· 3 min read

What the FORK are you doing?!

How to Fork a repository on GitHub is just pressing a button, but why is it required? Wouldn’t just cloning the repository be enough?

How to Fork a repository on GitHub is just pressing a button, but why is it required? Wouldn’t just cloning the repository be enough?

How to Fork a repository on GitHub is as easy as pressing a button, we take this for granted, but why is it required? Wouldn’t just cloning the repository be enough?

Here’s a brief video about the most essential GitHub feature to enable collaboration between developers in the open-source world.

Not a fan of videos? You might want to reconsider, it’s just a few minutes and there are a couple fun gags… anyway, if you insist, here’s the written version I drafted right before recording. The content should be pretty much the same :)

Fork a repository

Today, we’re going to talk about one of the most important features of GitHub, and that’s forking.

First of all, what does it mean? It is essentially making a copy of a repository from someone else’s account to your account. It’s not like… stealing the repo: you will end up with a copy linked to the original one as you can also see right below the repository name on GitHub.

Forked repository

So, why do we fork? Well, forking is really important because it allows collaboration. Suppose you find someone else’s code that you want to contribute to or add some features to it. You cannot just push your changes in the original repo because you probably don’t have write access. In that case, you can fork the repository, make the changes in your own copy, and then create a pull request to ask if your changes can be merged back into the original repository.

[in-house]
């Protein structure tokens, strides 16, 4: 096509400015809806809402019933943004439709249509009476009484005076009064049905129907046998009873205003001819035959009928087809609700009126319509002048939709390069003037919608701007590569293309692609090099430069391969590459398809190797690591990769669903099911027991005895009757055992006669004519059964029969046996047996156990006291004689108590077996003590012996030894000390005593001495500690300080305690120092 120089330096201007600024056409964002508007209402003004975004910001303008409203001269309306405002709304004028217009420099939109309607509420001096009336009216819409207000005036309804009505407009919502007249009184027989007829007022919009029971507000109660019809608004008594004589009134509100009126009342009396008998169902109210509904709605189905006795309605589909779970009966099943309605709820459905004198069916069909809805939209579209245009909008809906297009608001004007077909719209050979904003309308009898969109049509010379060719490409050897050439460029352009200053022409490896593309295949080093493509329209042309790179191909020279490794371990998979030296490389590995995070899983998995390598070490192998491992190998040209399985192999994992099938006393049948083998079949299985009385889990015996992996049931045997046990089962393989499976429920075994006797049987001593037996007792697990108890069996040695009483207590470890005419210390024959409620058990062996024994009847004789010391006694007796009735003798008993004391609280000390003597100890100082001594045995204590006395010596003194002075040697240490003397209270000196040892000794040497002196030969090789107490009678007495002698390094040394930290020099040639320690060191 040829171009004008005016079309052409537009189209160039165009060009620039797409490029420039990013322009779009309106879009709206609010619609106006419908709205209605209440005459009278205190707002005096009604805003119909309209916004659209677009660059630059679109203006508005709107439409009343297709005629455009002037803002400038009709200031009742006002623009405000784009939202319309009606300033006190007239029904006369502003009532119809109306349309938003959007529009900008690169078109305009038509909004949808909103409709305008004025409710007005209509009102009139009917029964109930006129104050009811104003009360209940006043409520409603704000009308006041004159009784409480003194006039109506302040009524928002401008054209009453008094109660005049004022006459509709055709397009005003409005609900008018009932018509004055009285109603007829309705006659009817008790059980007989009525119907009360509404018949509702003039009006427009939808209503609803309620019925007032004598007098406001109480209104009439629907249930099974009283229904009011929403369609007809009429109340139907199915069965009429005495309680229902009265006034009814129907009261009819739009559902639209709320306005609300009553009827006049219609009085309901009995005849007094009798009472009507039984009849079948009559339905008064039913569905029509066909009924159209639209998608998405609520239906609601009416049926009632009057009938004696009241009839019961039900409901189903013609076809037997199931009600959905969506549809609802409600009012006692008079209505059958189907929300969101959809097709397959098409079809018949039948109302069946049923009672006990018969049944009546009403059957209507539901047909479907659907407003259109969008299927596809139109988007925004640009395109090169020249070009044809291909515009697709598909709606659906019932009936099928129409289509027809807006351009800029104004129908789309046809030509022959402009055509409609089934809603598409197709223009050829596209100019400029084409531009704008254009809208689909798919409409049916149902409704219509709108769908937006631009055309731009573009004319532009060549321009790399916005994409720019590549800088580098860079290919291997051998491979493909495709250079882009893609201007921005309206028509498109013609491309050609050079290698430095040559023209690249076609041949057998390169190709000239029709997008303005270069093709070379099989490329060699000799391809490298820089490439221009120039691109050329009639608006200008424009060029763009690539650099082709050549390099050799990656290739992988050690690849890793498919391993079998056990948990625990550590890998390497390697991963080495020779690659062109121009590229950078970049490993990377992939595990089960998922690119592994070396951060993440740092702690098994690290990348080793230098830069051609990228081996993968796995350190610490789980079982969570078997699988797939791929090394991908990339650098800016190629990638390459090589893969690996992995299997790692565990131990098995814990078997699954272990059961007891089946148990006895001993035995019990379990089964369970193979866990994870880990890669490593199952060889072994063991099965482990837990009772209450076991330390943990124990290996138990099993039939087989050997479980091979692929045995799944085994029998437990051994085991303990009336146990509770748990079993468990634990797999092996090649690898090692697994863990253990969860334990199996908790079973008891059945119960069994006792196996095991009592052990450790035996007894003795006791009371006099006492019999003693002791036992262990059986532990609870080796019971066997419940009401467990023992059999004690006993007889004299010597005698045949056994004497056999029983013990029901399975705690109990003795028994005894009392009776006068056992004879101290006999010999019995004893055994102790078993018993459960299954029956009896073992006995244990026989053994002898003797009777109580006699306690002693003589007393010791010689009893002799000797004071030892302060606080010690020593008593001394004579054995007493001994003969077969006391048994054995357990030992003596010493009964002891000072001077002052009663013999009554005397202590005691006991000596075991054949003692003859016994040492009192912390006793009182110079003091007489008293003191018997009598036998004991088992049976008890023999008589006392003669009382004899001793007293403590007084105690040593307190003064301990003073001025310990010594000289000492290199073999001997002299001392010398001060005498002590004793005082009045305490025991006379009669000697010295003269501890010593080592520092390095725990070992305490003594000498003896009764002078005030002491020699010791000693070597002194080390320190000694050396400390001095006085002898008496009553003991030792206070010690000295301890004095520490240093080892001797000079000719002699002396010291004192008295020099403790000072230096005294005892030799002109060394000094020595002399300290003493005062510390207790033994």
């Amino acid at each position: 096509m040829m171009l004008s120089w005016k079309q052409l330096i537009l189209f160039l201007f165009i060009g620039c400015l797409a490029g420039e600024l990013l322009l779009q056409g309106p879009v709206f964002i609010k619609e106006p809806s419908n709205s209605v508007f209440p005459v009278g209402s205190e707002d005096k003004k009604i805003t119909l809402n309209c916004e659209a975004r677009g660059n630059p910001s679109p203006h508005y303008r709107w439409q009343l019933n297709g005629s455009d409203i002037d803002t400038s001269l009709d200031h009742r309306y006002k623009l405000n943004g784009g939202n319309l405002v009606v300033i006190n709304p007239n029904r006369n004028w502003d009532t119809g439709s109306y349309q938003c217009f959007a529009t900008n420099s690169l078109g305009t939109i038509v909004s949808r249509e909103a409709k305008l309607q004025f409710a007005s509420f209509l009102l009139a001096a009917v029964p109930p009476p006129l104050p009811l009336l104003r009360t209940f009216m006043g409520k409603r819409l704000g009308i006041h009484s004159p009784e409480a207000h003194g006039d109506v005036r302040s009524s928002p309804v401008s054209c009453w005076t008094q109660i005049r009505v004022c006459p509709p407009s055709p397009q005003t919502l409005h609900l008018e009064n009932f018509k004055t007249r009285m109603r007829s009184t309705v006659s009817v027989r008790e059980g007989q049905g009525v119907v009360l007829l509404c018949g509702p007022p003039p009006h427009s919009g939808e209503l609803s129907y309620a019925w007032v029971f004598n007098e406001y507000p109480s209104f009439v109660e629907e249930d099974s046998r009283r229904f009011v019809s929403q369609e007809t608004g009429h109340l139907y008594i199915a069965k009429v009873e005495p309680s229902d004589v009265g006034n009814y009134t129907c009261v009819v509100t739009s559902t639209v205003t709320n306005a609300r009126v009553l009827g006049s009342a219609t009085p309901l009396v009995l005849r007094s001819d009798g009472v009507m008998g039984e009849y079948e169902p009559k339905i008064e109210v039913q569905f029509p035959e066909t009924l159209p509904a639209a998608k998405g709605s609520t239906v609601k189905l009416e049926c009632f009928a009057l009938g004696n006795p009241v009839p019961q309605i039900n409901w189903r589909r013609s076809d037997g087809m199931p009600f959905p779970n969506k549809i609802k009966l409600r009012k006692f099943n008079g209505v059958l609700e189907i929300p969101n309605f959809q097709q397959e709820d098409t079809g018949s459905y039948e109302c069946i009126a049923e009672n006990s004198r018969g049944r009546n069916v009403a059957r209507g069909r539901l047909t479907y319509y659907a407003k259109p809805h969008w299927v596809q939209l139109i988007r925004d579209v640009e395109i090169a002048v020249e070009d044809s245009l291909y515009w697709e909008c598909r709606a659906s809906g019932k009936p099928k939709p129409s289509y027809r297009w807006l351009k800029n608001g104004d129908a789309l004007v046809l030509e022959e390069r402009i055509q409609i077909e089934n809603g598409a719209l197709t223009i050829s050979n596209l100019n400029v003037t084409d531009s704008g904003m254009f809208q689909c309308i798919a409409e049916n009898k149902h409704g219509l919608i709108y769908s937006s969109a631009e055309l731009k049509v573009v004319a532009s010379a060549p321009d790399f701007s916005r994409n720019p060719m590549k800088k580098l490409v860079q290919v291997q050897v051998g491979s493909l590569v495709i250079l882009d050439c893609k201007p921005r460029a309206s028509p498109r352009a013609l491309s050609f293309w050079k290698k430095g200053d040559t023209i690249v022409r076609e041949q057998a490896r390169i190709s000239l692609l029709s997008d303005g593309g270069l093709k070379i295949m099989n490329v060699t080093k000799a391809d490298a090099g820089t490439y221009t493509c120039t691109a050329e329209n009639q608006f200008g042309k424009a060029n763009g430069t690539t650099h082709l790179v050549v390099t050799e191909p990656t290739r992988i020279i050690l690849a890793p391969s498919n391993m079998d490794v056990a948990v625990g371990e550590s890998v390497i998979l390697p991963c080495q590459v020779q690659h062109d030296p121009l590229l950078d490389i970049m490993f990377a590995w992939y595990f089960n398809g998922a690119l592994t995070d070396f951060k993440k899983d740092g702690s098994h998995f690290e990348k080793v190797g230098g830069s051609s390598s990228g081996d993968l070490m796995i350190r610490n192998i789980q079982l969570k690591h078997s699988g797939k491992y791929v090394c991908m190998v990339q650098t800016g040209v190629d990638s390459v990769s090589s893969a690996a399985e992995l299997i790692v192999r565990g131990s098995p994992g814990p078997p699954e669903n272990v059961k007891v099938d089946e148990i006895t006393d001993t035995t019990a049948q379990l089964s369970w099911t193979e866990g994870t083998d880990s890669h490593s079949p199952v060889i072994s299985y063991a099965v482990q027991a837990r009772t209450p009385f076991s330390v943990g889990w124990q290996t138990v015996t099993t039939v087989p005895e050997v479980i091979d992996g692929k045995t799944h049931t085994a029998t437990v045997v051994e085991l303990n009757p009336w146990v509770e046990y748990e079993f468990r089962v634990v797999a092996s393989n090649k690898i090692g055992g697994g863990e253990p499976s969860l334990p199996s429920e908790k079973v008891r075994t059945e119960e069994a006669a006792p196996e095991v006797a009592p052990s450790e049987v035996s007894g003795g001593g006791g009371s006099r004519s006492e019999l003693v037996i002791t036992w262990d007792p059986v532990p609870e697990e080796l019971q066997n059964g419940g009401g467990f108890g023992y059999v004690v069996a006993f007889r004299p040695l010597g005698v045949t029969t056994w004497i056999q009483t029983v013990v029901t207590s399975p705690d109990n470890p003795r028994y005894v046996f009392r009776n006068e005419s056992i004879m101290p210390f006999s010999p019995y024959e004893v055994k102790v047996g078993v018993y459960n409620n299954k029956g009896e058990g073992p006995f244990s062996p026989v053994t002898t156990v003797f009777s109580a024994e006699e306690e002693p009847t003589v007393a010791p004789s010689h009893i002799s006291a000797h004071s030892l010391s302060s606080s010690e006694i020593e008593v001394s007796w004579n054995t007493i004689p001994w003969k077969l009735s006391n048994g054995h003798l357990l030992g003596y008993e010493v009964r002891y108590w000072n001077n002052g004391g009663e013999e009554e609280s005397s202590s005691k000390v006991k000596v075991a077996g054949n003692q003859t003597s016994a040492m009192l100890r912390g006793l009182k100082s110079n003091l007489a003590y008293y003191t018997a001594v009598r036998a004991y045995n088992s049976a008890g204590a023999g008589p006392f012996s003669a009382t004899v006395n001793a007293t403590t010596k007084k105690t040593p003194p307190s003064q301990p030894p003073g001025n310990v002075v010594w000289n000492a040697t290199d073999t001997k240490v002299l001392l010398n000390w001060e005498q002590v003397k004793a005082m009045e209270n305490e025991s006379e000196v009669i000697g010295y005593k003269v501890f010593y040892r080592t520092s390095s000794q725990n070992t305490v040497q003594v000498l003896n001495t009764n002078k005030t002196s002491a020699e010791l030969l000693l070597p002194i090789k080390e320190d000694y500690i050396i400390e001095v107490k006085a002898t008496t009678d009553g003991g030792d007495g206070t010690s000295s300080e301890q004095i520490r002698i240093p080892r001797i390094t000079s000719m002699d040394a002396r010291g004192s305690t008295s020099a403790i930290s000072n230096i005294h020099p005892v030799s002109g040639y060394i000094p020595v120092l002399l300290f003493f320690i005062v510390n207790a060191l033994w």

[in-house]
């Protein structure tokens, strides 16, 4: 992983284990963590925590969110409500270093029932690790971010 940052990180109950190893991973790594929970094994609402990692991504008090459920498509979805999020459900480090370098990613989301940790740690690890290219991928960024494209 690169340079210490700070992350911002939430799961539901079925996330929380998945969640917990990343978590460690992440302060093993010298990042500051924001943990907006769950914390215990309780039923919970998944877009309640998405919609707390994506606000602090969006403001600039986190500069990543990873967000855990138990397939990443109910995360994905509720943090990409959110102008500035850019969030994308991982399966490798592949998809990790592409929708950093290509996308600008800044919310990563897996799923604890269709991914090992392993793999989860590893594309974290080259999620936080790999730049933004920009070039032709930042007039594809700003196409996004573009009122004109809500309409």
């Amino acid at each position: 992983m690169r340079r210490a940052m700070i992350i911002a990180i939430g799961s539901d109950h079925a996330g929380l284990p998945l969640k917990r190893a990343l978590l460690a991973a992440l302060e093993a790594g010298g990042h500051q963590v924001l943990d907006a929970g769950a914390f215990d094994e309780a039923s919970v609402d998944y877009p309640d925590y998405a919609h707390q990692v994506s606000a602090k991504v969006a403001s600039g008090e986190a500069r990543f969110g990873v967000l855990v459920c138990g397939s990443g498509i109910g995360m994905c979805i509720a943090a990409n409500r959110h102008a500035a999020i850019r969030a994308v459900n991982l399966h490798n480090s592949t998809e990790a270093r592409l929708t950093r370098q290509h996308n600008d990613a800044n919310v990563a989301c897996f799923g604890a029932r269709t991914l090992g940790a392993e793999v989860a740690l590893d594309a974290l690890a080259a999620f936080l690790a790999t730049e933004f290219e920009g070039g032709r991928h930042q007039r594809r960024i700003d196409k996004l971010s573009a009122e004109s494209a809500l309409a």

Why not just clone?

But hold on, what’s the difference between forking and cloning? Isn’t git clone faster? Well, cloning is to copy a remote repository in your machine. However, if you clone someone else’s repository, if you don’t have write access you still cannot push any changes. Forking, on the other hand, allows you to make changes to the code without affecting the original repo.

To fork a repository, navigate to it on GitHub and click the “fork” button on the top right corner. Once you’ve forked the repository, you’ll have your own copy of the code and you can run git clone on this one. If you don’t remember if you already forked a repo, clicking on the arrow button here will let you know the answer.

Maintaining a fork

One thing to keep in mind when forking is that your copy will not automatically sync with the original repository. If the original one gets any changes, you will have to pull those changes into your fork manually. Don’t worry though, all you have to do is from your repo just click the sync button and then in your local version, make sure to git pull.

Syncing a fork

Quick tip: when you push changes on a forked repository, don’t forget to always do that in a separate branch, try to avoid pushing commits on main.

It’s not mandatory, but it will help you preventing some annoying situations with merge conflicts or unwanted code showing up in your pull requests to the original repo.

Just create a branch every time and you’ll be fine.

Why is it called fork?

Also, are you curios why is it called fork? It comes from a command with the same name in Unix.

The Unix command “fork” was named after the idea of a fork in the road, as it creates a new process that splits off from the original process. This term has since been adopted in the software industry, including GitHub, where it refers to creating a duplicate copy of a repository.

About the author

Hello! My name is Leonardo and as you might have noticed, I like to talk about Web Development and Open Source!

I use GitHub every day and my favourite editor is Visual Studio Code... this might influence a little bit my conent! :D

If you like what I do, you should have a look at my YouTube Channel!

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